Analysis of Fictional Techniques Paper
Team C’s Paper is an Analysis of Fictional Techniques on The Child’s Story by Charles Dickens, The Gift of the Magi, by O. Henry, and The Tell-Tale Heart by Edgar Allan Poe. The team focused the following three techniques: 1) Nature of Narration; 2) Nature and level of description included in the story; and 3) Use of Setting. Several questions have been answered concerning the different effects produced by each of the authors’ use of these techniques. Content of the Story and How it is Written and Told
The Gift of the Magi
The Gift of the Magi is an unselfish love story that is shared between a husband and a wife and the true love they felt for each other. This story has a surprise effect with several unanticipated circumstances taking place in this story. The Gift of the Magi is about a married couple who live in a large city and only have an income of a mere $20 a week. The ending of this short story comes as a bit of a surprise and focuses on what is true and real with love. There is a lesson learned at the end and drives the reader to focus on his or her inner being. The reader is told that those who give, get and those that give of themselves are the wisest. The Tell-Tale Heart
While reading The Tell Tale Heart it is very hard to decipher between how the story was written and the contents of the story. The main character of the story does not change. In the beginning of the story the narrator experiences conflict between not having a life with passion and being a madman. Throughout the entire story the narrator focuses on murder and the evil that he sees. The insane person who is revealed in the beginning of the story is proven to be the insane person at the end of the story.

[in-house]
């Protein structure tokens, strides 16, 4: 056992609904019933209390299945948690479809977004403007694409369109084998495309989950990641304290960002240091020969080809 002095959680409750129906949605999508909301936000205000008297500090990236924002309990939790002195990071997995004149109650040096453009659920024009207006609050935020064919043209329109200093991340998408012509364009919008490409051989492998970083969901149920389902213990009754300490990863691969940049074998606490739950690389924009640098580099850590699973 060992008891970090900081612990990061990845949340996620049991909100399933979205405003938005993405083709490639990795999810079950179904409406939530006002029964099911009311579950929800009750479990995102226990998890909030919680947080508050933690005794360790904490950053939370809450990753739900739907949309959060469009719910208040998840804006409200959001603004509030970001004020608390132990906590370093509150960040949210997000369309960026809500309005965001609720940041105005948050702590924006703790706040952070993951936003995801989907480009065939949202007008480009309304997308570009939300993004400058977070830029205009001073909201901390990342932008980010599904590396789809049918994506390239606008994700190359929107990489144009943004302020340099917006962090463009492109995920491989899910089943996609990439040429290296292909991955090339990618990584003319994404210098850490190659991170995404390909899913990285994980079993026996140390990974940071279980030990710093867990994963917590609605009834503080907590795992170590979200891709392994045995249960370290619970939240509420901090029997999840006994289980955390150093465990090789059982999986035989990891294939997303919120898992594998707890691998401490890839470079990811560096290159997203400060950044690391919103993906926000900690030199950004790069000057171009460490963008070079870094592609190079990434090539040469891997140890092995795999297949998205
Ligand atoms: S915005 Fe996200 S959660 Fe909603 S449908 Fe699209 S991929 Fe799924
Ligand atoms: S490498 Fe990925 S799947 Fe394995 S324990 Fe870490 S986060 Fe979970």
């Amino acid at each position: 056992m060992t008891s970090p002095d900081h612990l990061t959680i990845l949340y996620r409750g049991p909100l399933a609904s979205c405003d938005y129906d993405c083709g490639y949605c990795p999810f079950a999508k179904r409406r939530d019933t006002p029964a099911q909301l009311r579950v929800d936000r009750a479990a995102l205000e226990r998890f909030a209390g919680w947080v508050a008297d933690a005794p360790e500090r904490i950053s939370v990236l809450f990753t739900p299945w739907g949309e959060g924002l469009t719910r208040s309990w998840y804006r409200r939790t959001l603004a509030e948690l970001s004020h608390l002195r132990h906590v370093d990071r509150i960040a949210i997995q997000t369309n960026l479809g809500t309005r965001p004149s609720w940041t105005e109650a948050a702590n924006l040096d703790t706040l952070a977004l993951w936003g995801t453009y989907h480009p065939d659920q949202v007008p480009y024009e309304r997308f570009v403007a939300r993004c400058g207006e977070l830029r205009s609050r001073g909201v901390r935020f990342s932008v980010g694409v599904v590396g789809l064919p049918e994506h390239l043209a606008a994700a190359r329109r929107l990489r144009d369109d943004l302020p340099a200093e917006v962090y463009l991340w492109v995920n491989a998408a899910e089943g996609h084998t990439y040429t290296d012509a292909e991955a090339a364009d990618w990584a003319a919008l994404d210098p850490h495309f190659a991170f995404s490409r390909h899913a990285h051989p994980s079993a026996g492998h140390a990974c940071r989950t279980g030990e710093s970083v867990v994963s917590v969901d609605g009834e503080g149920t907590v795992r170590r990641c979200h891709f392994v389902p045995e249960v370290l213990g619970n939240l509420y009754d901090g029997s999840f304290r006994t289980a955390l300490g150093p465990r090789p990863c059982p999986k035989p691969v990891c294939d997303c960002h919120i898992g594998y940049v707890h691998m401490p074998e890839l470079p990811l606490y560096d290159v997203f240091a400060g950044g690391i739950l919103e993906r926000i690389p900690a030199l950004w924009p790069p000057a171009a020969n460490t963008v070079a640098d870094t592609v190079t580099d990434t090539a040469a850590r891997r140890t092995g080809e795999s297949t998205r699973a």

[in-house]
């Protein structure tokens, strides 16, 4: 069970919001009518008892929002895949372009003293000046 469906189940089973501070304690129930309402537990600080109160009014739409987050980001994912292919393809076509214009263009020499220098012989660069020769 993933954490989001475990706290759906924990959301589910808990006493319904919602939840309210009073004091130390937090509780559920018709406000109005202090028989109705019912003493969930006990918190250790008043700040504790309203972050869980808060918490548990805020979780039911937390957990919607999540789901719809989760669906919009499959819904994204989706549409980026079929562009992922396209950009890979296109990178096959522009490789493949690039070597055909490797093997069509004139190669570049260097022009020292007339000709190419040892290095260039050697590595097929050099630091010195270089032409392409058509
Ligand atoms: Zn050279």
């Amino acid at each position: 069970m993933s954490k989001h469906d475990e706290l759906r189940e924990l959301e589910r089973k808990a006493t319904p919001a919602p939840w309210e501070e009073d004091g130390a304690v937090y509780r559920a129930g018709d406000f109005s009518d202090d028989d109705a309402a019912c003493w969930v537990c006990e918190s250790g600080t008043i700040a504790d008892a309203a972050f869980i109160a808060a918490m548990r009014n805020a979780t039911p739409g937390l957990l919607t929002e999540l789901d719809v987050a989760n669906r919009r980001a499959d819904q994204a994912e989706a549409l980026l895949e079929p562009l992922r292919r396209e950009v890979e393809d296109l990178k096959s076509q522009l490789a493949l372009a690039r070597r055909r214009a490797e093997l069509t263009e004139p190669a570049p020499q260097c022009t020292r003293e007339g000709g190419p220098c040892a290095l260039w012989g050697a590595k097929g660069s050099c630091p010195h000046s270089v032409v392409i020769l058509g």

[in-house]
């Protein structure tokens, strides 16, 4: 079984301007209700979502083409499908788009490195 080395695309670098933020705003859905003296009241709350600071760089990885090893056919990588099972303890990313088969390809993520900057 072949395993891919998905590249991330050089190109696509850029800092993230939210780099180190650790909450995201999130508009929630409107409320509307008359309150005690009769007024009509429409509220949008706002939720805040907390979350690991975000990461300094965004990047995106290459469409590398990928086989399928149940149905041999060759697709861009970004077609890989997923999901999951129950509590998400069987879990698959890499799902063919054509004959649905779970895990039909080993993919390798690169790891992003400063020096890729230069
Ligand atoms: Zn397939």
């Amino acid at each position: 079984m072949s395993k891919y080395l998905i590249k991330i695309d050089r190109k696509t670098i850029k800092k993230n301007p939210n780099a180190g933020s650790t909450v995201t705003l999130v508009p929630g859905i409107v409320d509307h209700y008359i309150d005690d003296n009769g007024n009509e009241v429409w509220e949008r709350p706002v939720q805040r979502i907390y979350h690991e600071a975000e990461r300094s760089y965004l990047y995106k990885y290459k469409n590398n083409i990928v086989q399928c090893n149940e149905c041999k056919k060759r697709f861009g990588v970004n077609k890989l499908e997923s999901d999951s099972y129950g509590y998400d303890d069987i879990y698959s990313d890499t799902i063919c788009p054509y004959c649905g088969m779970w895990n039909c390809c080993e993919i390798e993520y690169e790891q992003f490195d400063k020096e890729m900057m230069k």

The Child’s Story
The nature and the content of The Child’s Story and how it is written are through the grandfather telling a story to his grandson and referring to himself as the traveler. The contents of the story are told in such a way that the reader can visualize what it occurring and what the writer feels. The form in which the story is told is through memories of the past, present and future time spent with the family who the writer loved so dearly. The content of the story starts when the child is very young. Then the child becomes a young boy and then a young man. The writer describes all the occurrences that the grandson and grandfather encounter together. The story goes on to read that the grandson becomes a young man and falls in love, gets married and becomes too busy to spend time with his grandfather. The grandchild sits beside his grandfather in the end of the story and the grandfather is having flashbacks about his life with his family. Do Form and Content Work Against One Another?
The Gift of the Magi
In the story The Gift of the Magi, by O. Henry, the form and content seem to work against one another. This is due to both characters selling items that meant so much to them. In the end, the reader sees that their love is what caused the purchase of the gift in the first place. The setting, being in the home and the store, was perfect for the story. The narrator could have been anyone, because it was spoken in third person. The Tell-Tale Heart
In Edgar Allan Poe’s story, The Tell-Tale Heart, the narrator is the character who killed the old man. There was no surprise that the narrator was the character in the story because he spoke of himself throughout the story. The setting was in a simple room; the nature and level of description was rather bleak. In the end; however, the story came together. The Child’s Story
The Child’s Story, by Charles Dickens, begins with a child narrator who speaks of a journey of someone who meets people of different ages, doing different life activities. He first meets up with a child, then a boy, then a young man, a middle aged man, and an older man. Each person is doing something different, but soon disappears. In the end the child tells the...
References: Mills, M (2003) “Crafting the Very Short Story, An Anthology of 100 Masterpieces,” The Child’s Story by Charles Dickens, pgs 95 – 98.
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